Human Hotel Co-founders Sixten and Martin, Cape Town, 2004

The Giver, the Gift, the Given

by Rune Gade

‘Thank you’ is the exclamation that accompanies the receipt of a gift. Or that follows the banal everyday gesture of generosity such as passing the salt at the dinner table, slowing down your car to let a pedestrian cross the road. Or saving a life. ‘Thank you’. The two words performatively express the appreciation of an act of generosity. Saying it is doing it; the words do what they say. They carry a gesture within them. Etymologically ‘thank’ is related to ‘think’; the word expresses goodwill, kind remembrance. To ‘thank you’ is to keep you in mind, remember you for doing me good, remember your generosity. Remember it in order to return it later. ‘Thank you’ is the acknowledgement of a debt, which is, however, redeemed by its very exclamation. I thank you; I keep you in mind; I carry you with me, inside me, in order to one day, perhaps, return your gesture to someone else, a third person, thus creating a circuit of never-ending goodwill. It goes on.

What exactly constitutes the simple gesture of giving and receiving? Exchange. Barter. Transitivity. Transference. Bonding. In fact the gesture of giving and receiving is not in the least simple. Rather, it expresses a complex psychological and social situation in which a fundamental human welding takes place. The gift establishes a certain reciprocity. People are tied to each other through acts of giving and receiving. Things are passed on, they change hands, leaving behind traces of invisible glue, tying people together. The gift is perhaps the oldest social glue known, making people depend/dependent on each other, thus creating social structures and even societies. Economic and symbolic values are transferred between individuals, or between humans and gods, through the medium of the gift. The transferences leave behind trails that might be invisible but nonetheless are strong, almost unbreakable. To give and to receive is what make us what we are, bind us together and tear us apart.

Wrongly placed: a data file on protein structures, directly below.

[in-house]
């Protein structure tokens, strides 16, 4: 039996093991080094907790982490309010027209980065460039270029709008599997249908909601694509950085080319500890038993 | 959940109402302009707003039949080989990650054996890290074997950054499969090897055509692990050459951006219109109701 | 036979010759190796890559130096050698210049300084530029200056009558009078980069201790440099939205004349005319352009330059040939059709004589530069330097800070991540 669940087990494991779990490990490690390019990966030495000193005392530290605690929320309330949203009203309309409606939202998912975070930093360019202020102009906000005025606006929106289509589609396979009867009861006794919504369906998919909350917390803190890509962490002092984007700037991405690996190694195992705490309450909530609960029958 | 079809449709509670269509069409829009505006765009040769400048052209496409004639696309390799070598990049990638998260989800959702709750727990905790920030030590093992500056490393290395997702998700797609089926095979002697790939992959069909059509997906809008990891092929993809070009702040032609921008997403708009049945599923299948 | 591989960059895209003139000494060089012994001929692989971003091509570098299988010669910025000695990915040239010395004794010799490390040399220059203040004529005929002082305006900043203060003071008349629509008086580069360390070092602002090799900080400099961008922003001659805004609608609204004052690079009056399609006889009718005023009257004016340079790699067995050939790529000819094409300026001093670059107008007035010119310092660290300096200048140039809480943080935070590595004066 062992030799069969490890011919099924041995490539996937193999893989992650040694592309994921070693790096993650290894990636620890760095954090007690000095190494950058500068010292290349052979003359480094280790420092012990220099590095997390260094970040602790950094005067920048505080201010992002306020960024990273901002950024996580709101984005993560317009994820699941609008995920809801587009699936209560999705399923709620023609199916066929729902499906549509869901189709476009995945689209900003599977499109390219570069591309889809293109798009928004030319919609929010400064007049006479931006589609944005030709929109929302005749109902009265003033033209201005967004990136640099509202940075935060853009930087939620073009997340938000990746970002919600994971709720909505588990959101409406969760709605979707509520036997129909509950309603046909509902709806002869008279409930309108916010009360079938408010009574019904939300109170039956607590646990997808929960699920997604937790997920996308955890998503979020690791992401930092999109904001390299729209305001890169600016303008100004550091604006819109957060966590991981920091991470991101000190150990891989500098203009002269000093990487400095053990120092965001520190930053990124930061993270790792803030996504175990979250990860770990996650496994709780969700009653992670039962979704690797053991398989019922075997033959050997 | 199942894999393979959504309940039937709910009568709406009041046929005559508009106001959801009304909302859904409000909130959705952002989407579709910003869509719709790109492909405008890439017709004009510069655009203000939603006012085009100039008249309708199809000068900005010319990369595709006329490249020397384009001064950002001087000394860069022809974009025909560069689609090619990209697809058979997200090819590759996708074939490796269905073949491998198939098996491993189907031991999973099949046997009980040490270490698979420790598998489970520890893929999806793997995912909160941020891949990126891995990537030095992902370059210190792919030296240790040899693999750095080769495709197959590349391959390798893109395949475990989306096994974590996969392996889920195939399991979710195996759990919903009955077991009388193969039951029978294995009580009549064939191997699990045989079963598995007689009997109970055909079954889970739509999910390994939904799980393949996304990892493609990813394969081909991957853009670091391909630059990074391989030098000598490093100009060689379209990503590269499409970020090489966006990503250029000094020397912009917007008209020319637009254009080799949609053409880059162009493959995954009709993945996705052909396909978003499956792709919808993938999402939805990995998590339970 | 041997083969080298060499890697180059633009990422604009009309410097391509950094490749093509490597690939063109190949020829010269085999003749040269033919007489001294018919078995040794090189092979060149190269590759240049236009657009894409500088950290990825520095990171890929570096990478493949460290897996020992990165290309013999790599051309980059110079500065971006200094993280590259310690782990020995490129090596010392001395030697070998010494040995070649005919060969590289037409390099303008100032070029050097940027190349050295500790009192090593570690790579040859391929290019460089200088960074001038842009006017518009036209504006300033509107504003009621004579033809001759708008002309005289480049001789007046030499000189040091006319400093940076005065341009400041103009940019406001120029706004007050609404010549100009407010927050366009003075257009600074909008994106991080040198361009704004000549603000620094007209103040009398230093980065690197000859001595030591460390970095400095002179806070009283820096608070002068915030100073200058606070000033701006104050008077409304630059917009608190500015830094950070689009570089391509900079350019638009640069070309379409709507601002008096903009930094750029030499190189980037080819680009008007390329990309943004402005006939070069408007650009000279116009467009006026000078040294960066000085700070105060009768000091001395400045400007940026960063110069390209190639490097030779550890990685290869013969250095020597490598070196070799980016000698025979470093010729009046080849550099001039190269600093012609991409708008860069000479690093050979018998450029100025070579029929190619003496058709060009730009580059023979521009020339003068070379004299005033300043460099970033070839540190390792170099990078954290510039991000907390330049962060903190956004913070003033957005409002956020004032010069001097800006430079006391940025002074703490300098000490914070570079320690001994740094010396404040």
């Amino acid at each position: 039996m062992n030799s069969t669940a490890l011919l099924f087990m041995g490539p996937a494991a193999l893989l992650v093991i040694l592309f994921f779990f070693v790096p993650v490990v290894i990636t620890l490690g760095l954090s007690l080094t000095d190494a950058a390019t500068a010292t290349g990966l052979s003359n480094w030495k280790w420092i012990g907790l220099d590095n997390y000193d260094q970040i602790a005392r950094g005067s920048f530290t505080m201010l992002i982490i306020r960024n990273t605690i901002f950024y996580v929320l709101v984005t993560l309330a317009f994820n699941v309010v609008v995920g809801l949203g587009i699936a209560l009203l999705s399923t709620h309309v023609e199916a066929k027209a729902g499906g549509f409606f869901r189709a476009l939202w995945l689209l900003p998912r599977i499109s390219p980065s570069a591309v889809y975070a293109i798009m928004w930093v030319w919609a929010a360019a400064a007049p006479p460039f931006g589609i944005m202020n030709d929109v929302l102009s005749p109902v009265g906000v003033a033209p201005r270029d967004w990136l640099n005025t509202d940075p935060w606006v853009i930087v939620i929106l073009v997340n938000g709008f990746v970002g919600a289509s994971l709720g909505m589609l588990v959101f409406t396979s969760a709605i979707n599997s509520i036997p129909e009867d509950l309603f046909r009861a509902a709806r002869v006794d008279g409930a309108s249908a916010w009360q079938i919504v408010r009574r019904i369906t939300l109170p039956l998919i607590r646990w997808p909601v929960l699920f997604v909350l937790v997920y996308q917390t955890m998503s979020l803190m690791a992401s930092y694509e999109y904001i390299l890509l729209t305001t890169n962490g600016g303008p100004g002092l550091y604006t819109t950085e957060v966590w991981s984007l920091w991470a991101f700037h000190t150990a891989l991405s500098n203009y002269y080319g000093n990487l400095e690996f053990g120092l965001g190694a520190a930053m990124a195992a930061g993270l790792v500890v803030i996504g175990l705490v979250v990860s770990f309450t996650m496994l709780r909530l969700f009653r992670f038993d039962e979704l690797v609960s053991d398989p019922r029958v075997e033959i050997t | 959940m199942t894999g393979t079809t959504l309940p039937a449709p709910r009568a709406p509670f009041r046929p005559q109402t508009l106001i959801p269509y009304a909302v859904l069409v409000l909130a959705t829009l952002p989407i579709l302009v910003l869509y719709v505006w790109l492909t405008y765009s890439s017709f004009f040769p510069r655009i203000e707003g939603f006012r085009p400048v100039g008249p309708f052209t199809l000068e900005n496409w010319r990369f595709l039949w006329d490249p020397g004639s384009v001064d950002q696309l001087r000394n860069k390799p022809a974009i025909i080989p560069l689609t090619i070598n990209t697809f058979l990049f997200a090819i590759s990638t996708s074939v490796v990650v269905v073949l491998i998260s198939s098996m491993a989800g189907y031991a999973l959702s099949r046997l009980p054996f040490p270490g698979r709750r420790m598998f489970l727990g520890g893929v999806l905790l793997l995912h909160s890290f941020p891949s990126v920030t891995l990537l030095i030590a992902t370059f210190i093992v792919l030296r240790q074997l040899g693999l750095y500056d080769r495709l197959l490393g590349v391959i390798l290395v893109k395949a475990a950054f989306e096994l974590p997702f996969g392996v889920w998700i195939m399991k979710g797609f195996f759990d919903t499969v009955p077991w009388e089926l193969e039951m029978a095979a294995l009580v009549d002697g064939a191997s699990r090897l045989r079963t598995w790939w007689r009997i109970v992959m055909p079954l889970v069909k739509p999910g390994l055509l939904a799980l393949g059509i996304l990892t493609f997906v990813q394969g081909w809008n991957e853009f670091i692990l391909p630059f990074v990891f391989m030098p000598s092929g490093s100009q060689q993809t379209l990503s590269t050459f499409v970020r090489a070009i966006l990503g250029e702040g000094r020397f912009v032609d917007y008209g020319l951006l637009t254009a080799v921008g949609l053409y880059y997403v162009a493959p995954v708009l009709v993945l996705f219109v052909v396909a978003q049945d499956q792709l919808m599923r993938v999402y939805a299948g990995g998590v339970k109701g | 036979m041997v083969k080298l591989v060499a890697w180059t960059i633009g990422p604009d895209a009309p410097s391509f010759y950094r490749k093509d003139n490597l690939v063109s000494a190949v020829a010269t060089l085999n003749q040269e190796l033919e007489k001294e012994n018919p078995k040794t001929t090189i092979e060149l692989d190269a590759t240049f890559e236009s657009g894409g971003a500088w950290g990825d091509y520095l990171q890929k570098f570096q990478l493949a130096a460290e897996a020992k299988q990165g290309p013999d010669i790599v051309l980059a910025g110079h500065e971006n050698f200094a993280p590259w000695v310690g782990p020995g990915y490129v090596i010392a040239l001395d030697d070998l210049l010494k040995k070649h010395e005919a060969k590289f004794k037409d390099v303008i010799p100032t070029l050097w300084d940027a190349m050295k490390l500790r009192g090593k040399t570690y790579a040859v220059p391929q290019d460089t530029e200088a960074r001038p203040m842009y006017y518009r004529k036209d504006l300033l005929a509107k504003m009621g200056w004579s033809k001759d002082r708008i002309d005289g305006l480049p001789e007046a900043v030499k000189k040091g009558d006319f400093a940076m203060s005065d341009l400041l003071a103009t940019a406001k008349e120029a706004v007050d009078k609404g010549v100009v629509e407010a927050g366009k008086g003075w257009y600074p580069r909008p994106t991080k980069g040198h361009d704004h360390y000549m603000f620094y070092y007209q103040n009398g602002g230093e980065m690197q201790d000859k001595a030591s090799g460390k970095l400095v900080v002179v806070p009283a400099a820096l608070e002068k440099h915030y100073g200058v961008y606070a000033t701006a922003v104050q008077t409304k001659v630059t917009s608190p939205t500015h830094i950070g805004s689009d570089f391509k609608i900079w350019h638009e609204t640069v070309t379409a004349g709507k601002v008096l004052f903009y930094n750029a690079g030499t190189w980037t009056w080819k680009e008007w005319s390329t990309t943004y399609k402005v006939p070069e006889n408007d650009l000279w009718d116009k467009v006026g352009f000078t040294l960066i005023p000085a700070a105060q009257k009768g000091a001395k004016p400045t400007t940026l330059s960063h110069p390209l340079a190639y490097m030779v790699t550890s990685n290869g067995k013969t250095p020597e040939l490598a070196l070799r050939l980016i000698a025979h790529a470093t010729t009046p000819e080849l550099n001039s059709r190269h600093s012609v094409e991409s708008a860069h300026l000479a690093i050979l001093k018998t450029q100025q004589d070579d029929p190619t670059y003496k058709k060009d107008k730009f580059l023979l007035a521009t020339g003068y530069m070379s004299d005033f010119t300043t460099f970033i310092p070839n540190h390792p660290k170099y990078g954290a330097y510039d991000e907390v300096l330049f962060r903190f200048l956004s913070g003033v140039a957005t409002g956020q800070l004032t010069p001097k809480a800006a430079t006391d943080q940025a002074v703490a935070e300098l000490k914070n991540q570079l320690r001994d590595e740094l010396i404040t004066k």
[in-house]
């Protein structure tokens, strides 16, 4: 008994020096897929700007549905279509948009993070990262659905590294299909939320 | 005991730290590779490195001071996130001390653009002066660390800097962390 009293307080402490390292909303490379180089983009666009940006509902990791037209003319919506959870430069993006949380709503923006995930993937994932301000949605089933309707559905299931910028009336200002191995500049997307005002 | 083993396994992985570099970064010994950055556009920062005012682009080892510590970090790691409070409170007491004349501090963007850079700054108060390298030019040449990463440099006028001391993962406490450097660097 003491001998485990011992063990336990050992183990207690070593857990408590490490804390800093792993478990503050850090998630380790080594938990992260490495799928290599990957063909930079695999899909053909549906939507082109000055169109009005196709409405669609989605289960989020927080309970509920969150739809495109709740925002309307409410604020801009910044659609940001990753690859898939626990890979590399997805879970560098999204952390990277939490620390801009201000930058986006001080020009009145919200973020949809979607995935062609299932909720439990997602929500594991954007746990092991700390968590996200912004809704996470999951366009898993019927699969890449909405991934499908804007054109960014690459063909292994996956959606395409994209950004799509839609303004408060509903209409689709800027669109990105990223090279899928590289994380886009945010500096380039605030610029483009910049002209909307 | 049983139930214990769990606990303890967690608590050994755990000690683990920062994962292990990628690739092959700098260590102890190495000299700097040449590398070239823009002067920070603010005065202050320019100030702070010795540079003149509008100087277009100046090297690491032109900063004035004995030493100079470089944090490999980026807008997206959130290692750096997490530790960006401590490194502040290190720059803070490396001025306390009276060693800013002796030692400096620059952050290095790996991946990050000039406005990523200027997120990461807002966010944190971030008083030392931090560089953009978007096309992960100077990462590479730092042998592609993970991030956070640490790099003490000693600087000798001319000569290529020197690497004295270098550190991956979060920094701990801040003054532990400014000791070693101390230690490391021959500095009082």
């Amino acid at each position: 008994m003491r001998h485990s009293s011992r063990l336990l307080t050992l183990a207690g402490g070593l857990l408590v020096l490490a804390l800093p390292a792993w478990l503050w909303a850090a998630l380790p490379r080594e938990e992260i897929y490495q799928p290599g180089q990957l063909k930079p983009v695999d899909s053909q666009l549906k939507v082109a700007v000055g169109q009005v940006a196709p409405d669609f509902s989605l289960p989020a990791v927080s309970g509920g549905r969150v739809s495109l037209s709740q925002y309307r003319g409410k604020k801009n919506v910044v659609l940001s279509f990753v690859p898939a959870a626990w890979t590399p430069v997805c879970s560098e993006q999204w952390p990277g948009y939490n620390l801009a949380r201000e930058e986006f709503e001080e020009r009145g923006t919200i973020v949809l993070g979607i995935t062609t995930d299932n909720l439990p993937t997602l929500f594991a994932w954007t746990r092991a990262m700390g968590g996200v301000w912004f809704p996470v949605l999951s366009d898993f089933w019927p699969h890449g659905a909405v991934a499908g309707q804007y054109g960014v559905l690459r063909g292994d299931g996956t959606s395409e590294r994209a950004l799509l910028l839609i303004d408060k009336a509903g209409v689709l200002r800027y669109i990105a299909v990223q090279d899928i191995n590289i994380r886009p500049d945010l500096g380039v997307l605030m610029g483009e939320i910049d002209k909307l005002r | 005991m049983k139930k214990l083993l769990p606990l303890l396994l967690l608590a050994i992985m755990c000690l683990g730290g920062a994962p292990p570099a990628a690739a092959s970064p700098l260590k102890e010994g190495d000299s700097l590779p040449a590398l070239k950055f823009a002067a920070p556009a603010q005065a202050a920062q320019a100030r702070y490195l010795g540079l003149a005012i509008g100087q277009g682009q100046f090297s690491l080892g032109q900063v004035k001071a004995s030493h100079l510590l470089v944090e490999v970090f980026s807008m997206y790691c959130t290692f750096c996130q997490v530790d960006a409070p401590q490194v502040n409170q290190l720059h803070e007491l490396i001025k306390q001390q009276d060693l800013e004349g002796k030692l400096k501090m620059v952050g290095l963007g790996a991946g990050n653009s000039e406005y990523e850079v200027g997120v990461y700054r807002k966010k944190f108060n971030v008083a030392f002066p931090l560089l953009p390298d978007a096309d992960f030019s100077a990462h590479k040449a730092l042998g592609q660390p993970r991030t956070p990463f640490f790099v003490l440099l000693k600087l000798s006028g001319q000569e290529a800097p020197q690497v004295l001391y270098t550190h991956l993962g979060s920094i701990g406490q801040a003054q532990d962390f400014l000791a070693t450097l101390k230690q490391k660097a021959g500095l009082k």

The most elemental forms of giving and receiving are sexual. The mixing of fluids that flow freely from one to the other. Sex is elemental in the sense that it gives rise to blood relationships, which is, according to Claude Lévi-Strauss, the universal structuring principle of societies. Brothers and sisters, fathers and mothers, sons and daughters, cousins, aunts and uncles. Patriarchal societies are organized around these basic blood relations. Blood is what binds individuals together within families. Blood is what effectuates the incest taboo that keeps individuals within families sexually apart. The daughter is the gift that the father exchanges in order to later receive a similar gift for his own son. Equivalence and reciprocity are the basic rules governing this social logic, rather than economic value. Something is flowing from one place to another, connecting one person to another, and thus creating lasting bonds. Blood and semen, it seems, are the vagabonds of our bodies, unceasingly finding new roads on which to go astray, always connecting people.